Larry Bird Appeared On His First Sports Illustrated Cover 40 Years Ago

Basketball would never look the same following the rise of Larry Bird. After his exceptional career at Indiana State University, Bird became one of the game’s greatest players in the NBA, elevating the game from its troubled past and into a promising future and exciting entertainment brand.

Larry Bird Appeared On His First Sports Illustrated Cover 40 Years Ago

Before he would change the NBA forever due to his rivalry and friendship with Magic Johnson, Bird was just an exciting basketball player at Indiana State. Bird had recently played through a successful sophomore year with the Sycamores, averaging nearly 33 points per game and 13 rebounds per game.

Sports Illustrated decided he would be the perfect fit for the cover of their college basketball preview issue. Bird was only 20 at the time but was more than willing to join them for his first Sports Illustrated cover appearance. 2017 marks the 40th anniversary of the notorious magazine cover.

Larry Bird Appeared On His First Sports Illustrated Cover 40 Years Ago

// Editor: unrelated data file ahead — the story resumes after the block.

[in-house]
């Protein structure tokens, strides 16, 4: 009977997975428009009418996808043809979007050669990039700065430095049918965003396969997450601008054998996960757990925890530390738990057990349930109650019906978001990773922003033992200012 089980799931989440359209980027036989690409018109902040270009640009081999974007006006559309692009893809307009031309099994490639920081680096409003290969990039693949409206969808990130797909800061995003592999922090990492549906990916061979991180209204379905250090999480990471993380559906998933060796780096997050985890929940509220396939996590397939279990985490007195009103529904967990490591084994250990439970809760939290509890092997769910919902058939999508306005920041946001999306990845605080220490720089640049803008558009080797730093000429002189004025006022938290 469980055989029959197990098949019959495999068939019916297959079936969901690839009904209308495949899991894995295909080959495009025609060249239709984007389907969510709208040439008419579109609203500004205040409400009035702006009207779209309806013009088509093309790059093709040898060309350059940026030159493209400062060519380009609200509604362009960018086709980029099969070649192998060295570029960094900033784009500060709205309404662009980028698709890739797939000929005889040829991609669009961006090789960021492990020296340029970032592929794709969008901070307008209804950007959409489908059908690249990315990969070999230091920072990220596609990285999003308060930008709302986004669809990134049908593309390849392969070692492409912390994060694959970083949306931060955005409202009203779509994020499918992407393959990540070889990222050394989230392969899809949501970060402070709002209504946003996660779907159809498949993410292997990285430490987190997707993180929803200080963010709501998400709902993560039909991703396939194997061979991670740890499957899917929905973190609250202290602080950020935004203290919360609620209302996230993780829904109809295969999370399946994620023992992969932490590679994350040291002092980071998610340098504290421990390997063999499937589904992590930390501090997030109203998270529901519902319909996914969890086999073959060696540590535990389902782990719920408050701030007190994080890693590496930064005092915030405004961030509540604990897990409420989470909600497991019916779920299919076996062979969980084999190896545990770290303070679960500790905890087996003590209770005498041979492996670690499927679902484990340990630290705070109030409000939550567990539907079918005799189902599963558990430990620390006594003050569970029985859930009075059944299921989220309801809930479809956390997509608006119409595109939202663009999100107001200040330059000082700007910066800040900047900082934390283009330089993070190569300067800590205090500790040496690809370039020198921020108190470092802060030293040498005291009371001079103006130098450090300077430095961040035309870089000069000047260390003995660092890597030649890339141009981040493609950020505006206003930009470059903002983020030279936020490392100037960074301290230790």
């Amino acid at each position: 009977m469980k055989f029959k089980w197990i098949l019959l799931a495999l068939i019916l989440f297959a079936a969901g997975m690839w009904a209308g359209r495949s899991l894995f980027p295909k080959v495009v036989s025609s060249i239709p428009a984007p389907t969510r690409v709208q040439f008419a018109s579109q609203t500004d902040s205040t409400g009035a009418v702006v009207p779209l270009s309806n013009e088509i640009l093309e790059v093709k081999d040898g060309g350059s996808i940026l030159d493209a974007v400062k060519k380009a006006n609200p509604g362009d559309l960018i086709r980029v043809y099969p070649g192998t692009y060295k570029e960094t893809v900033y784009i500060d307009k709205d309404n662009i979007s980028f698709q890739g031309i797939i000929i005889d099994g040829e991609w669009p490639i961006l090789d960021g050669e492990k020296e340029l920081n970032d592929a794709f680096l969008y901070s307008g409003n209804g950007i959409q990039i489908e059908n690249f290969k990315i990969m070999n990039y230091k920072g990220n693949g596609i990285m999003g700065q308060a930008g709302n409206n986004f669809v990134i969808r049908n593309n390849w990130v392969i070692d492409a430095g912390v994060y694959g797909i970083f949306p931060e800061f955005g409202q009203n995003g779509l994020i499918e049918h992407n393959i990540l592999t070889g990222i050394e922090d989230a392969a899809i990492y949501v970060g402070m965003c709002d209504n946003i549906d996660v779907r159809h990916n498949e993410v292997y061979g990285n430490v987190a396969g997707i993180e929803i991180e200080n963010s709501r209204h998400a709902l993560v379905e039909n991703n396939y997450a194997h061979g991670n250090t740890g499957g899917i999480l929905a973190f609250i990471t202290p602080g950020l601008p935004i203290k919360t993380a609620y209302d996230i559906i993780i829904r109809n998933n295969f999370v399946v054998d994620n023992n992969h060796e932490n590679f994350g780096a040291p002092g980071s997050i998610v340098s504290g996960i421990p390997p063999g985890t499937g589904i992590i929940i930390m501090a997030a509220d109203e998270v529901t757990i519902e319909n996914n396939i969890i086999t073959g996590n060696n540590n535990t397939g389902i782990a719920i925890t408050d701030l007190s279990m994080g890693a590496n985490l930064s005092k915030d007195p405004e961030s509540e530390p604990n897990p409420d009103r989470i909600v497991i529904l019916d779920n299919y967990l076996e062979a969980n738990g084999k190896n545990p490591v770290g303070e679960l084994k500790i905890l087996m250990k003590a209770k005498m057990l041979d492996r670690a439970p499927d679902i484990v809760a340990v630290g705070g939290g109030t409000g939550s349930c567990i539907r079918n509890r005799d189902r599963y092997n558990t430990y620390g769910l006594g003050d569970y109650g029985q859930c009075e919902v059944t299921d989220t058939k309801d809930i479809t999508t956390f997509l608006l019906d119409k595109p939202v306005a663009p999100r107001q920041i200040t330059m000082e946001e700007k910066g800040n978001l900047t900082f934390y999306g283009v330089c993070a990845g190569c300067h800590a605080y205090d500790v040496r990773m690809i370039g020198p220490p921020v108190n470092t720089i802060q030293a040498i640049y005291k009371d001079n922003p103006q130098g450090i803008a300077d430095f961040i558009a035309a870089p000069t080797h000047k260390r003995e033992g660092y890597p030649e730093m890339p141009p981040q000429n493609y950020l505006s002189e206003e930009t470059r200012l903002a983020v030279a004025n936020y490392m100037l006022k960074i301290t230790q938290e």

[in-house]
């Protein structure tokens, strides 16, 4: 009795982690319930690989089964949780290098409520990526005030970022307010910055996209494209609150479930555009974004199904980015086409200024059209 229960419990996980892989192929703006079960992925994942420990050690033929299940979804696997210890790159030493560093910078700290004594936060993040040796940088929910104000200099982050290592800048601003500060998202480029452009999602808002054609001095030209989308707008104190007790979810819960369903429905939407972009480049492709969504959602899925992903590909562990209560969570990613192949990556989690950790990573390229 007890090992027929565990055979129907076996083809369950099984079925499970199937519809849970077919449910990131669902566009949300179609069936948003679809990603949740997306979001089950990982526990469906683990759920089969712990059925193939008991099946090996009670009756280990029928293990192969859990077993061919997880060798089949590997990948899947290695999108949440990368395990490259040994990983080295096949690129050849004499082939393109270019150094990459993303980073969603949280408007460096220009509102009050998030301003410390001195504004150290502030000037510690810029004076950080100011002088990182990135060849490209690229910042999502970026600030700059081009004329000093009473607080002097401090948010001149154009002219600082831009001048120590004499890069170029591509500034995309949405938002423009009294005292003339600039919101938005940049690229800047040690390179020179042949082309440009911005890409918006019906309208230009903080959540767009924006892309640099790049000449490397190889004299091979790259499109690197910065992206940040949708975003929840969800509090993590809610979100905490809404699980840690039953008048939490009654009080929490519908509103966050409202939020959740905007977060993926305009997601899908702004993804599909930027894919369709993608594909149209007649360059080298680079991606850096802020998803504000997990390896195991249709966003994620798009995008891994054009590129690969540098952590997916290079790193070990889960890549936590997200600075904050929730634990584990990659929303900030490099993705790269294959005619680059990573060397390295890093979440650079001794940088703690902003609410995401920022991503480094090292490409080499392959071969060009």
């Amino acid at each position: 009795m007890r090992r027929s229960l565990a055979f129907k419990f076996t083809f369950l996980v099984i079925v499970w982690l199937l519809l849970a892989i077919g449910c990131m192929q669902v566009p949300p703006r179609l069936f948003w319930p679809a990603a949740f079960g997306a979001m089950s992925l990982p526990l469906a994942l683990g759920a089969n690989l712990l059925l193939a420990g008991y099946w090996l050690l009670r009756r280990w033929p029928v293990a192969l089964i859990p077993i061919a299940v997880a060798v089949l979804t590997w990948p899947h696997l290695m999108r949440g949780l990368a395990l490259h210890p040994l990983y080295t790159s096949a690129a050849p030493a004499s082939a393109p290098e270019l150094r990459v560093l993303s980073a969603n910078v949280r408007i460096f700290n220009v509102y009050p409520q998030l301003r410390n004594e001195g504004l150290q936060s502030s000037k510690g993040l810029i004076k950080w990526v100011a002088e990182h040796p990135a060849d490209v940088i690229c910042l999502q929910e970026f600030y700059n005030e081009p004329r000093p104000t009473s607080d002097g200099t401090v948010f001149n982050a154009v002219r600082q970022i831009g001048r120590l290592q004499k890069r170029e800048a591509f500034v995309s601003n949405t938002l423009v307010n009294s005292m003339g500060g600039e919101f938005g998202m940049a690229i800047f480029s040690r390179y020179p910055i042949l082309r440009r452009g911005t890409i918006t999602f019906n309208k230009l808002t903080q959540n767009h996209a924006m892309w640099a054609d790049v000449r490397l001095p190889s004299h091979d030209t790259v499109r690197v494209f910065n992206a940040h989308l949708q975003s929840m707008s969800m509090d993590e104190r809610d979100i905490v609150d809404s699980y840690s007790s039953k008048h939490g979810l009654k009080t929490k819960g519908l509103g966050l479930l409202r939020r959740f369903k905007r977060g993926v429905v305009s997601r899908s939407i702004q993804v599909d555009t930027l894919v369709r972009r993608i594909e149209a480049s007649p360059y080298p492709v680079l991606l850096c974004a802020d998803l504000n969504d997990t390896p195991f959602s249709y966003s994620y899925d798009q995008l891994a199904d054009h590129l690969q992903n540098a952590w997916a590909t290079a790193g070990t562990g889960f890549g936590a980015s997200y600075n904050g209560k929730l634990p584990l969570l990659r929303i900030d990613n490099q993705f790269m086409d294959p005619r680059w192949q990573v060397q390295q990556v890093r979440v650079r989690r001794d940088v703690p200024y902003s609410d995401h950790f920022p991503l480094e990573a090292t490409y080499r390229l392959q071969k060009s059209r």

The cover depicted Bird standing with his hands on his hips as two cheerleaders “shh” the reader with an index finger over their lips. Although only one image made the cover, Sports Illustrated recently released a few of the outtake images to commemorate the anniversary of the shoot.

The iconic issue received a second wind of popularity following a 2014 photoshoot for the March Madness preview issue. On it, Creighton University’s star Doug McDermott posed similarly to Bird with his hands on his hips and two cheerleaders by his side. McDermott now plays for the New York Knicks.

Larry Bird Appeared On His First Sports Illustrated Cover 40 Years Ago

Sports Illustrated placed Indiana State at number 17 in their preseason rankings, mainly due to Bird’s influence.

Greg Sanders, a Sports Illustrated writer, wrote about the young Bird, “Because of Bird’s instant orientation and unerring touch around the basket and his flair for offensive rebounding, most opponents have tried to force him outside. There he merely banged away with the same jump shot he developed in his backyard as a kid: head cocked slightly to one side like Jack Nicklaus as he prepares to hit a long drive, easy motion over the top, plenty of rotation on the ball upon release.”